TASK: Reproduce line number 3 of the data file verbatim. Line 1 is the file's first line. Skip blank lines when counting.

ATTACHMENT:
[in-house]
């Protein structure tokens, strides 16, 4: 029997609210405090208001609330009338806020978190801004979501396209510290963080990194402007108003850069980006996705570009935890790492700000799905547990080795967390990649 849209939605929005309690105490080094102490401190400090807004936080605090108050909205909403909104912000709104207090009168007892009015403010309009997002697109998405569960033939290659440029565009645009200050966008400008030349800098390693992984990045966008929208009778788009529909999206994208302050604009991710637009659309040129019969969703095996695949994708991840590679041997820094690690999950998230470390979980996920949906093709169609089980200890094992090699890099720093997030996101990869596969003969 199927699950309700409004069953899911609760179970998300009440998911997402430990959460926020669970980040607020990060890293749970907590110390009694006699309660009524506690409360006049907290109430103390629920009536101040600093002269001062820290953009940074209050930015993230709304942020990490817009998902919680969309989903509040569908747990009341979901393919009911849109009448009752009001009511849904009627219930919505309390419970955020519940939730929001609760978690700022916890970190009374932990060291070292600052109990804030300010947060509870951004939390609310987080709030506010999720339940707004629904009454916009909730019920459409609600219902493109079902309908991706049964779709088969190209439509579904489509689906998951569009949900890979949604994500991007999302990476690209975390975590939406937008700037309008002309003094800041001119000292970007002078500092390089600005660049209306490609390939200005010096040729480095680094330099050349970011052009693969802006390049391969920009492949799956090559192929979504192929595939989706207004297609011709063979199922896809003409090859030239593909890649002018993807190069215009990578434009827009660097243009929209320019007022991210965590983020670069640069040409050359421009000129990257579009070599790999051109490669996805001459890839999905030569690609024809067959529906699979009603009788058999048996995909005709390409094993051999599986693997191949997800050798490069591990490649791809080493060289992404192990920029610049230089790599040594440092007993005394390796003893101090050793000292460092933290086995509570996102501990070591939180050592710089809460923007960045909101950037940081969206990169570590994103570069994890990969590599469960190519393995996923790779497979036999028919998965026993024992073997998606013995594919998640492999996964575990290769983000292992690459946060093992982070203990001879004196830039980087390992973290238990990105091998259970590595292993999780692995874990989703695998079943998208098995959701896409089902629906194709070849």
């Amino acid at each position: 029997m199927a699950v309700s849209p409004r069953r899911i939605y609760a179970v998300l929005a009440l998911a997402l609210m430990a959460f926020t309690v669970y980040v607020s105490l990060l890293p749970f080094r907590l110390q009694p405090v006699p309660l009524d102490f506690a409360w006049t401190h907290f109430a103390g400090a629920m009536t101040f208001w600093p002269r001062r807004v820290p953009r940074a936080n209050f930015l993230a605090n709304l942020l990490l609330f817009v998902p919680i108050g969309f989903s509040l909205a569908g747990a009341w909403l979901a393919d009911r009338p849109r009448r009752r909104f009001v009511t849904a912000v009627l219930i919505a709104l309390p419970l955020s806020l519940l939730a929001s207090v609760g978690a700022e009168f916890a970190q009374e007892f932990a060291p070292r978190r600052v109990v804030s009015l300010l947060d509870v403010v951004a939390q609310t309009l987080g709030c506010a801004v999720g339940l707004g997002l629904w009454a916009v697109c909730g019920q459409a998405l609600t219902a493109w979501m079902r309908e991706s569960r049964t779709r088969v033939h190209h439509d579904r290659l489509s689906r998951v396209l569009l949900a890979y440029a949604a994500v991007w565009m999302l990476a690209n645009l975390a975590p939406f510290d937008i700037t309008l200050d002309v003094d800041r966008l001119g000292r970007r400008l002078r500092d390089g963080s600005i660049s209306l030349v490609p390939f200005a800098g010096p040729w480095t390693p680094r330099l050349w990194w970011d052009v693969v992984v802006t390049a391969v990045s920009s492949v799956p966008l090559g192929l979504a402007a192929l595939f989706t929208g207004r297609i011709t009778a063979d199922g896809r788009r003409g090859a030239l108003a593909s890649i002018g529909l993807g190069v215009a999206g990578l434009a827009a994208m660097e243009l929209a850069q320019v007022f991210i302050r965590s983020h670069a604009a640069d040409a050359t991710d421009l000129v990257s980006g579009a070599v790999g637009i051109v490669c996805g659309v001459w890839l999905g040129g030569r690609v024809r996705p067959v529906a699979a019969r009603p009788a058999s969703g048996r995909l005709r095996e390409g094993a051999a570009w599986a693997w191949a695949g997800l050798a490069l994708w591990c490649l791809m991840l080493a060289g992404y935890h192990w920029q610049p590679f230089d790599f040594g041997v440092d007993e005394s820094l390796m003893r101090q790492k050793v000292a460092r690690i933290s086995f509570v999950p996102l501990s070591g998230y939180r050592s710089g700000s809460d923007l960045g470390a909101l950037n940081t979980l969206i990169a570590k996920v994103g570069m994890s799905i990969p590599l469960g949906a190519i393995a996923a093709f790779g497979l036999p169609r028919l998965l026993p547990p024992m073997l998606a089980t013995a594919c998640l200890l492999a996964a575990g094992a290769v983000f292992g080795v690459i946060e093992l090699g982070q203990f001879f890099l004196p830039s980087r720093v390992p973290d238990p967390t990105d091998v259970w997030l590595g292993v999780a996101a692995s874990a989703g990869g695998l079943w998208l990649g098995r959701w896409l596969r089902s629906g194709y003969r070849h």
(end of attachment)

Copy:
């Amino acid at each position: 029997m199927a699950v309700s849209p409004r069953r899911i939605y609760a179970v998300l929005a009440l998911a997402l609210m430990a959460f926020t309690v669970y980040v607020s105490l990060l890293p749970f080094r907590l110390q009694p405090v006699p309660l009524d102490f506690a409360w006049t401190h907290f109430a103390g400090a629920m009536t101040f208001w600093p002269r001062r807004v820290p953009r940074a936080n209050f930015l993230a605090n709304l942020l990490l609330f817009v998902p919680i108050g969309f989903s509040l909205a569908g747990a009341w909403l979901a393919d009911r009338p849109r009448r009752r909104f009001v009511t849904a912000v009627l219930i919505a709104l309390p419970l955020s806020l519940l939730a929001s207090v609760g978690a700022e009168f916890a970190q009374e007892f932990a060291p070292r978190r600052v109990v804030s009015l300010l947060d509870v403010v951004a939390q609310t309009l987080g709030c506010a801004v999720g339940l707004g997002l629904w009454a916009v697109c909730g019920q459409a998405l609600t219902a493109w979501m079902r309908e991706s569960r049964t779709r088969v033939h190209h439509d579904r290659l489509s689906r998951v396209l569009l949900a890979y440029a949604a994500v991007w565009m999302l990476a690209n645009l975390a975590p939406f510290d937008i700037t309008l200050d002309v003094d800041r966008l001119g000292r970007r400008l002078r500092d390089g963080s600005i660049s209306l030349v490609p390939f200005a800098g010096p040729w480095t390693p680094r330099l050349w990194w970011d052009v693969v992984v802006t390049a391969v990045s920009s492949v799956p966008l090559g192929l979504a402007a192929l595939f989706t929208g207004r297609i011709t009778a063979d199922g896809r788009r003409g090859a030239l108003a593909s890649i002018g529909l993807g190069v215009a999206g990578l434009a827009a994208m660097e243009l929209a850069q320019v007022f991210i302050r965590s983020h670069a604009a640069d040409a050359t991710d421009l000129v990257s980006g579009a070599v790999g637009i051109v490669c996805g659309v001459w890839l999905g040129g030569r690609v024809r996705p067959v529906a699979a019969r009603p009788a058999s969703g048996r995909l005709r095996e390409g094993a051999a570009w599986a693997w191949a695949g997800l050798a490069l994708w591990c490649l791809m991840l080493a060289g992404y935890h192990w920029q610049p590679f230089d790599f040594g041997v440092d007993e005394s820094l390796m003893r101090q790492k050793v000292a460092r690690i933290s086995f509570v999950p996102l501990s070591g998230y939180r050592s710089g700000s809460d923007l960045g470390a909101l950037n940081t979980l969206i990169a570590k996920v994103g570069m994890s799905i990969p590599l469960g949906a190519i393995a996923a093709f790779g497979l036999p169609r028919l998965l026993p547990p024992m073997l998606a089980t013995a594919c998640l200890l492999a996964a575990g094992a290769v983000f292992g080795v690459i946060e093992l090699g982070q203990f001879f890099l004196p830039s980087r720093v390992p973290d238990p967390t990105d091998v259970w997030l590595g292993v999780a996101a692995s874990a989703g990869g695998l079943w998208l990649g098995r959701w896409l596969r089902s629906g194709y003969r070849h």